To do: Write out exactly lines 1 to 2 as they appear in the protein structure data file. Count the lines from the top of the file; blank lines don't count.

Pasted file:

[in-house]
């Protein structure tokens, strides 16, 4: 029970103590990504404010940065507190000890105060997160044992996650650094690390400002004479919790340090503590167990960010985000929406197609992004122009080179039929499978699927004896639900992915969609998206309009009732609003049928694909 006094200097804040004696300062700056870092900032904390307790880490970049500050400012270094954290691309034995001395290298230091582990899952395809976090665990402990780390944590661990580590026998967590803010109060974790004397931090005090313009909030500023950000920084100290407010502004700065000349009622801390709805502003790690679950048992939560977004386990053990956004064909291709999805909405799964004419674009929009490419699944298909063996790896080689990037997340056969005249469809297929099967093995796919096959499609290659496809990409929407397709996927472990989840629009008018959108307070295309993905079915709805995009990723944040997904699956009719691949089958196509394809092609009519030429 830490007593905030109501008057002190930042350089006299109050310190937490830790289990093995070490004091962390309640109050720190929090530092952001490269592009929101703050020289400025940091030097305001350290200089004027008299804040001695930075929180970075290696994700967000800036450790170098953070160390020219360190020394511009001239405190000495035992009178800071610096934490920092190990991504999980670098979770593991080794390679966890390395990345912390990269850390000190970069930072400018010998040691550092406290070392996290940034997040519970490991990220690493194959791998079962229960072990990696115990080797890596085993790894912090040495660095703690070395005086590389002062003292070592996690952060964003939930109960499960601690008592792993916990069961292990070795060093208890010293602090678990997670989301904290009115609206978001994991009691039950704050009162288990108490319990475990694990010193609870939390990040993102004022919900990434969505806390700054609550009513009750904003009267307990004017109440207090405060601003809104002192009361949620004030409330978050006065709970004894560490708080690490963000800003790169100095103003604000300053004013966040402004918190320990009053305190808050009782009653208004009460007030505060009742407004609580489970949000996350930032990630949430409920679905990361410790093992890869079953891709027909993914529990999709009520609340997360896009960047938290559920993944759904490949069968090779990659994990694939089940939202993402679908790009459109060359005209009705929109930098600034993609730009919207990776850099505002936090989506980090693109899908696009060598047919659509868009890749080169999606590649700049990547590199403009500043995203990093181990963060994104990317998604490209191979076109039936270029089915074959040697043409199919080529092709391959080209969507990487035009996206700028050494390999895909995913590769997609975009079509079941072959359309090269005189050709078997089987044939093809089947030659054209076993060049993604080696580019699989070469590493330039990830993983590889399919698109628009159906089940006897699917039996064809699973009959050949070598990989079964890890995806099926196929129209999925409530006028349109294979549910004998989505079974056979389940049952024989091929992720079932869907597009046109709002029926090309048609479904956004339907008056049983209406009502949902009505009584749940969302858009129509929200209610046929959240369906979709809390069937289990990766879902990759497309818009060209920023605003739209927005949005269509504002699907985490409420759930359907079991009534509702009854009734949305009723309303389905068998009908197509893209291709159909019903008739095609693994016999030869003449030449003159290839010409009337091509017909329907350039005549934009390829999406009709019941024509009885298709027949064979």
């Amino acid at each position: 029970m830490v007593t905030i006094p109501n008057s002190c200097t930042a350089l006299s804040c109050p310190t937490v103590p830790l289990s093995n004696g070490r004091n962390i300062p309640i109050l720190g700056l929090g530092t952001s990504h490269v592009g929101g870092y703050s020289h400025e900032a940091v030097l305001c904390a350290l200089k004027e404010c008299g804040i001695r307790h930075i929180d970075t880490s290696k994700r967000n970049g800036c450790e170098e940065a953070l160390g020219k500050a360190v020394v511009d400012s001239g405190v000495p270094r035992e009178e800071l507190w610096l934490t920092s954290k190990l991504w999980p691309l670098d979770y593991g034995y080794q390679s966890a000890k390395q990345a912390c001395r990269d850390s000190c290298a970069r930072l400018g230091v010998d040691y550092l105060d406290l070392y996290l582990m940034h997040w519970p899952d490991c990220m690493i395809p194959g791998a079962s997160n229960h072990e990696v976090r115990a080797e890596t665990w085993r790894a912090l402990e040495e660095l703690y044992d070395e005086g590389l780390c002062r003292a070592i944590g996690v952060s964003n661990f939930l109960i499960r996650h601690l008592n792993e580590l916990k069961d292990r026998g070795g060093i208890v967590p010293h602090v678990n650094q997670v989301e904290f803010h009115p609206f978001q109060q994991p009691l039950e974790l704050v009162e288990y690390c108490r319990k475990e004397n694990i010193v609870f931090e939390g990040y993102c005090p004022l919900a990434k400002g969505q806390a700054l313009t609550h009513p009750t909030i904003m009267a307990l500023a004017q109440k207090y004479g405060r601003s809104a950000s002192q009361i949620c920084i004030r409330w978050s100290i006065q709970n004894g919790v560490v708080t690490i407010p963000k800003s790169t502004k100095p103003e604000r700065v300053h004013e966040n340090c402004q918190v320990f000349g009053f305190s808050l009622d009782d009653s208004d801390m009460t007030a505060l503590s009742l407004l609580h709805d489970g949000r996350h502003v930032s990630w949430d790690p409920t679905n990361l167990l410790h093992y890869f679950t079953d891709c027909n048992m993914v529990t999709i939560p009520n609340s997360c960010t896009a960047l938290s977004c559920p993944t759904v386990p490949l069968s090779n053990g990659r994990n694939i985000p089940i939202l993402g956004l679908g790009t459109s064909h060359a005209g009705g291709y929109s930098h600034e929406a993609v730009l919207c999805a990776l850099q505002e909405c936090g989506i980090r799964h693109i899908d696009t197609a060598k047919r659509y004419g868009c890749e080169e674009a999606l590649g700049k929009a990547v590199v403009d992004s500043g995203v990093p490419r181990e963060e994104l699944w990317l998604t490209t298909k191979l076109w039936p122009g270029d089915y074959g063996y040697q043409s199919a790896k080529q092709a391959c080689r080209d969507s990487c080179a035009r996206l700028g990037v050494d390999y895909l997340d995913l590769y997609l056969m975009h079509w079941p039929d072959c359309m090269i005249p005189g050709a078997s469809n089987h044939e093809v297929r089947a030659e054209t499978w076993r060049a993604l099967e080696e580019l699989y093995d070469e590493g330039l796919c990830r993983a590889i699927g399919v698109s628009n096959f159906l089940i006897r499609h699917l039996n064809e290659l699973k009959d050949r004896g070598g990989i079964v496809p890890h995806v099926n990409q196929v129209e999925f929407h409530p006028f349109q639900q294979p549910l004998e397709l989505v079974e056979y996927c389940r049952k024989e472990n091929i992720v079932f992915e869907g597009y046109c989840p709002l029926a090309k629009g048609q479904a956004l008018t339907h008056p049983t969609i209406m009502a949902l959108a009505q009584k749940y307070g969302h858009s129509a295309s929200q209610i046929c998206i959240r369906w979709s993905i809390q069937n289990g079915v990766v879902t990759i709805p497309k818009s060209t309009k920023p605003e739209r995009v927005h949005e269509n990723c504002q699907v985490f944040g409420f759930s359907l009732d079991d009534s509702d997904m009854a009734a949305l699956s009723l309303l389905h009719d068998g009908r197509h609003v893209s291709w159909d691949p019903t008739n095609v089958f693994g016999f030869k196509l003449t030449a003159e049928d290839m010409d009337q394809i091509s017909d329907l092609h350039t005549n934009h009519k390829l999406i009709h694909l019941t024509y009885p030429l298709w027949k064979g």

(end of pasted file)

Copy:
[in-house]
């Protein structure tokens, strides 16, 4: 029970103590990504404010940065507190000890105060997160044992996650650094690390400002004479919790340090503590167990960010985000929406197609992004122009080179039929499978699927004896639900992915969609998206309009009732609003049928694909 006094200097804040004696300062700056870092900032904390307790880490970049500050400012270094954290691309034995001395290298230091582990899952395809976090665990402990780390944590661990580590026998967590803010109060974790004397931090005090313009909030500023950000920084100290407010502004700065000349009622801390709805502003790690679950048992939560977004386990053990956004064909291709999805909405799964004419674009929009490419699944298909063996790896080689990037997340056969005249469809297929099967093995796919096959499609290659496809990409929407397709996927472990989840629009008018959108307070295309993905079915709805995009990723944040997904699956009719691949089958196509394809092609009519030429 830490007593905030109501008057002190930042350089006299109050310190937490830790289990093995070490004091962390309640109050720190929090530092952001490269592009929101703050020289400025940091030097305001350290200089004027008299804040001695930075929180970075290696994700967000800036450790170098953070160390020219360190020394511009001239405190000495035992009178800071610096934490920092190990991504999980670098979770593991080794390679966890390395990345912390990269850390000190970069930072400018010998040691550092406290070392996290940034997040519970490991990220690493194959791998079962229960072990990696115990080797890596085993790894912090040495660095703690070395005086590389002062003292070592996690952060964003939930109960499960601690008592792993916990069961292990070795060093208890010293602090678990997670989301904290009115609206978001994991009691039950704050009162288990108490319990475990694990010193609870939390990040993102004022919900990434969505806390700054609550009513009750904003009267307990004017109440207090405060601003809104002192009361949620004030409330978050006065709970004894560490708080690490963000800003790169100095103003604000300053004013966040402004918190320990009053305190808050009782009653208004009460007030505060009742407004609580489970949000996350930032990630949430409920679905990361410790093992890869079953891709027909993914529990999709009520609340997360896009960047938290559920993944759904490949069968090779990659994990694939089940939202993402679908790009459109060359005209009705929109930098600034993609730009919207990776850099505002936090989506980090693109899908696009060598047919659509868009890749080169999606590649700049990547590199403009500043995203990093181990963060994104990317998604490209191979076109039936270029089915074959040697043409199919080529092709391959080209969507990487035009996206700028050494390999895909995913590769997609975009079509079941072959359309090269005189050709078997089987044939093809089947030659054209076993060049993604080696580019699989070469590493330039990830993983590889399919698109628009159906089940006897699917039996064809699973009959050949070598990989079964890890995806099926196929129209999925409530006028349109294979549910004998989505079974056979389940049952024989091929992720079932869907597009046109709002029926090309048609479904956004339907008056049983209406009502949902009505009584749940969302858009129509929200209610046929959240369906979709809390069937289990990766879902990759497309818009060209920023605003739209927005949005269509504002699907985490409420759930359907079991009534509702009854009734949305009723309303389905068998009908197509893209291709159909019903008739095609693994016999030869003449030449003159290839010409009337091509017909329907350039005549934009390829999406009709019941024509009885298709027949064979």